For many people, brisket is the Proustian madeleine of Jewish cooking. The rich, savory scent of caramelizing meat that perfumes the house as it cooks seems to stir people into a nostalgia-fueled fervor. There is no question that the brisket your bubbe made was the best ever, and you cannot compete with the layers of memories that flavor her version in your mind. That’s okay, because you have a few tricks of your own up your sleeve. This version slow-cooks the meat in a sweet and tangy mixture of honey and red wine until it sighs and falls apart at the touch of a fork. I included the red wine as a nod to stracotto, the Roman Jewish take on brisket, which simmers beef in wine and spices. Serve it for Rosh Hashanah dinner, and start building the next generation of memories. — Leah Koenig, Modern Jewish Cooking.
This recipe calls for second-cut brisket, which is sometimes referred to as deckle. It can be difficult to find second-cut brisket packaged in the grocery store, so ask your butcher about it. While you’re asking for things, see if the butcher will trim off any excess fat, too. If you have first-cut brisket on hand, go ahead and use it — the dish will still be delicious.
Brisket’s flavor and texture improve with age, so, while you can certainly serve it right away, it will taste best if you make it a day in advance. Once the brisket has chilled in the refrigerator overnight, spoon off and discard any excess fat congealed at the top and transfer the meat to a cutting board. Thinly slice the brisket against the grain (meat is easier to slice when it’s cold), then place the slices back into the Dutch oven or roasting pan, spooning some of the saucy onion mixture over the top. Warm in a 300 degrees F oven until hot and bubbling, 20 to 30 minutes.
Preheat the oven to 325 degrees F. Generously sprinkle both sides of the brisket with salt and pepper.
Heat the vegetable oil in a Dutch oven or large pot set over medium-high heat. Add the brisket and cook, turning once, until browned on both sides, 8 to 10 minutes total. (If the brisket does not fit all at once, cut it in half and sear it in batches.)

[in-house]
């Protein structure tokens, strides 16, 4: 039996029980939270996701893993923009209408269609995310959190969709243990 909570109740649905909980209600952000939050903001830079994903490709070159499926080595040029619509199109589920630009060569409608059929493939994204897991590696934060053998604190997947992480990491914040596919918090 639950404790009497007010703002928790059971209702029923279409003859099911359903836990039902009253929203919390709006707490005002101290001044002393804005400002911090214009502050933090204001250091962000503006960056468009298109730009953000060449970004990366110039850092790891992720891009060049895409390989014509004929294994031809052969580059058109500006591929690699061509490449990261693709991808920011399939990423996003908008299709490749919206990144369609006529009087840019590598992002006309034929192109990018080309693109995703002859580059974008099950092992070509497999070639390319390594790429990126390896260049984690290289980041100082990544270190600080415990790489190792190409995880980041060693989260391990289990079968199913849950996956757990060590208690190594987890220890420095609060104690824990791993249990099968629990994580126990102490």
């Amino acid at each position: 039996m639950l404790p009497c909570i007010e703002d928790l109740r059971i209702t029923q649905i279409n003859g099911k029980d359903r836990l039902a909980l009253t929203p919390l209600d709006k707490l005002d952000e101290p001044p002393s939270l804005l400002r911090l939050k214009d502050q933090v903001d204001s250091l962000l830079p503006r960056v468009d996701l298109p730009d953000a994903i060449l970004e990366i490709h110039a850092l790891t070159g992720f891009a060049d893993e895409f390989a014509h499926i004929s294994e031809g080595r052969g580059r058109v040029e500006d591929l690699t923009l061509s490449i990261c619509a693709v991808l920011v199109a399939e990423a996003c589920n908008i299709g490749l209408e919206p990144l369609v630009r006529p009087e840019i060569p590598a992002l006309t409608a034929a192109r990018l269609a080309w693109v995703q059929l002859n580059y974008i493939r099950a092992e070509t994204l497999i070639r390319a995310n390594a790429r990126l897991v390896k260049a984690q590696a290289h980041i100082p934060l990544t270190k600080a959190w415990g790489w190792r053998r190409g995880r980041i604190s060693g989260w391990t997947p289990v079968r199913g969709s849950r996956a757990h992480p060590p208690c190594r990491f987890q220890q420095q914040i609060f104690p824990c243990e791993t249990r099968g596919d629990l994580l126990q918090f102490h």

Remove the brisket from the pot and set aside on a cutting board. Add the onions, thyme, garlic, and bay leaves to the pot followed by ½ cup of the wine and the vinegar. Cook, stirring often, until the onions soften slightly and the mixture is fragrant, about 5 minutes.
Whisk together the remaining 1 cup wine, honey, onion powder, garlic powder, broth, and 1 teaspoon salt in a medium bowl until fully combined. If you used a Dutch oven, lay the brisket on top of the onions and pour the wine mixture over the top. Cover and transfer to the oven. If you used a pot, transfer the onion mixture to a roasting pan and top with the brisket. Pour the wine mixture over the top. Cover tightly with aluminum foil and transfer into the oven.
Cook the brisket for 2 hours. Remove from the oven, uncover, and carefully turn the meat to the other side. Re-cover and continue cooking until the meat is fork-tender, 2 to 2 ½ hours more.
Remove from the oven and transfer the brisket to a cutting board. Cover loosely with foil and let rest for 10 to 15 minutes before slicing. Locate the thin lines running in one direction along the brisket and use a sharp knife to cut thin slices perpendicular to those lines. Remove and discard the thyme sprigs and bay leaves from the cooking liquid. Use a slotted spoon to remove the onions and arrange around the brisket. Spoon the desired amount of pan juices of the brisket. Serve hot.